Mexico wants to upgrade its ageing rail network with a high-speed rail link between Mexico City and Queretaro

China 'surprised' as Mexico revokes high-speed rail deal

China has expressed surprise at Mexico's decision to revoke a £2.36bn high-speed rail contract with a Chinese-led consortium.

The decision to scrap the deal, which was awarded on Monday, was made ahead of a state visit to Beijing by President Enrique Peña Nieto this week following accusations from Mexican opposition politicians that the government was favouring the group led by China Railway Construction Corp.

Mexico wants to build a 210km line to connect Mexico City and the central city of Queretaro to move 27,000 passengers a day at speeds of up to 300 km/h (186 mph), but the project will cost 50.82 billion pesos (£2.36bn) to build and operate for five years.

The Chinese-led consortium, which includes several Mexican companies, became the sole bidder after 16 other groups pulled out and the proposal came with a 20-year, Chinese government-backed credit to cover most of the project's value, at interest rates below those available even to Mexico's government.

Opposition lawmakers questioned Transportation Minister Gerardo Ruiz Esparza over the deal on Thursday, accusing the government of providing information to help the Chinese-led consortium and its Mexican partners, but China yesterday said that the company involved had strictly followed the bidding procedure.

An unnamed spokesman from powerful economic planner the National Development and Reform Commission said Mexico's decision was "because of domestic factors", according to China's official Xinhua news agency.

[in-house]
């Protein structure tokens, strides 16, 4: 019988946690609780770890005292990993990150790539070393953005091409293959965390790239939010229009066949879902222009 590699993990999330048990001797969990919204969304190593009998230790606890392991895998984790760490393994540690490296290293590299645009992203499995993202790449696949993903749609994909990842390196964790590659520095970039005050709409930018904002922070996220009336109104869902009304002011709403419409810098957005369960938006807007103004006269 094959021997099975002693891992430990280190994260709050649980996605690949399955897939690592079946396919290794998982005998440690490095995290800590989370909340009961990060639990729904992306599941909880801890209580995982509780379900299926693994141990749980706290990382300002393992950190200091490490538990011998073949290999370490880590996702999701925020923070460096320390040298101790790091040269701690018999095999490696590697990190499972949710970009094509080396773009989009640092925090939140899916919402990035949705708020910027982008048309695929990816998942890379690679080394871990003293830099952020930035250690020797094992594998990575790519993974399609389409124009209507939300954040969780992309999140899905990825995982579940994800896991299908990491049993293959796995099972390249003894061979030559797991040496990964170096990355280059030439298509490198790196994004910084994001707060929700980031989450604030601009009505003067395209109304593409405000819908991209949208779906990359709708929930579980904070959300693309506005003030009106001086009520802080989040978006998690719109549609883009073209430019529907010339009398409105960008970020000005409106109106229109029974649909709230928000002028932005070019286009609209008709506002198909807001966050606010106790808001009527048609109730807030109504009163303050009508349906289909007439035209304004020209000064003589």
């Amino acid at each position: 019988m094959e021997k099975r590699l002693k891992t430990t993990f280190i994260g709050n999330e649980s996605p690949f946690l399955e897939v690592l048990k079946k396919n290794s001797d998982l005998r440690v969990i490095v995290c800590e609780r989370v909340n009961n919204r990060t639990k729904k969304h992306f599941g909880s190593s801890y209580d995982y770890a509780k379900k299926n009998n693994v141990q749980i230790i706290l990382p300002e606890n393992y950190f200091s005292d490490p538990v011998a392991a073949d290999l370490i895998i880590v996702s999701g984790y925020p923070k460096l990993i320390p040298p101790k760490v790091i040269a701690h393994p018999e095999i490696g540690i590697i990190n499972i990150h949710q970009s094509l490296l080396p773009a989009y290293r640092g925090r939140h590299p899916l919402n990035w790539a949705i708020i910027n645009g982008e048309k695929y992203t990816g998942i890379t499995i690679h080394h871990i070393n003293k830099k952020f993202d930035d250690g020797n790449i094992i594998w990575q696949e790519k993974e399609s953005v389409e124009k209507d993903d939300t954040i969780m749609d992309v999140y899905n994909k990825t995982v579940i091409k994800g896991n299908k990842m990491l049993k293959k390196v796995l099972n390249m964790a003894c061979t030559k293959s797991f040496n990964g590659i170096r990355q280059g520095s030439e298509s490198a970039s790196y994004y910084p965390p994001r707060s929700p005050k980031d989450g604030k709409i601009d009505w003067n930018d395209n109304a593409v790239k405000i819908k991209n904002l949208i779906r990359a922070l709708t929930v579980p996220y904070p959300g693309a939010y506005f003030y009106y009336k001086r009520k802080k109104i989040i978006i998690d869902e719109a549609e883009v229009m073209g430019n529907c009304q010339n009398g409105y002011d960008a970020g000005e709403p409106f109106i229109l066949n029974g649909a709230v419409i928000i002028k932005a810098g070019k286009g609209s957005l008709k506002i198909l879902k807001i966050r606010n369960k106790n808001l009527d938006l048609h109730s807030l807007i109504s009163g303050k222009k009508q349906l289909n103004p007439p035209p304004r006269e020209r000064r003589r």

"It had nothing to do with the Chinese enterprise, and the Chinese government hopes that the case could be settled properly as soon as possible," the spokesman said.

"It is surprising to hear Mexico decided to scrap the rail deal as the Chinese enterprise has been strictly following the public bidding procedures and requirements, and the bidding content complies with the requirements of the Mexican government," he added. "The Chinese government encourages enterprises to participate in infrastructure construction in Mexico in a mutually beneficial way, and hopes the Mexican government could create a fair competition environment for these enterprises."

China Railway Construction is "exceptionally shocked" by the decision, and may take legal steps to protect its rights, Xinhua quoted the company as saying later on Sunday. CRC said that it had respected the bidding process "from start to finish", Xinhua added.

Mexico's Communications and Transport Ministry, which has defended the bidding process, said on Friday it expects to re-run the tender in late November under the same terms, and would keep it open for six months to enable all interested parties to participate.

"The president wants this project which is so important for Mexico not to be questioned, to have absolute clarity," Ruiz Esparza said. "We expect more participation from train-makers in the new tender."

China Railway Construction can take part in the new tender and could be eligible for compensation because Mexico's government withdrew the contract, he added.

Germany's Siemens, Canada's Bombardier and France’s Alstom were among the companies that originally expressed an interest in the project, but Siemens' Mexico rail chief told Reuters last month that the three companies had a request for more time to prepare a bid denied by the transport ministry.

An Alstom spokeswoman said the group would consider a tender re-launch, but would need six to eight months to draw up an offer. Bombardier spokesman Marc Laforge declined to comment on whether the company would bid. Siemens also declined to comment.

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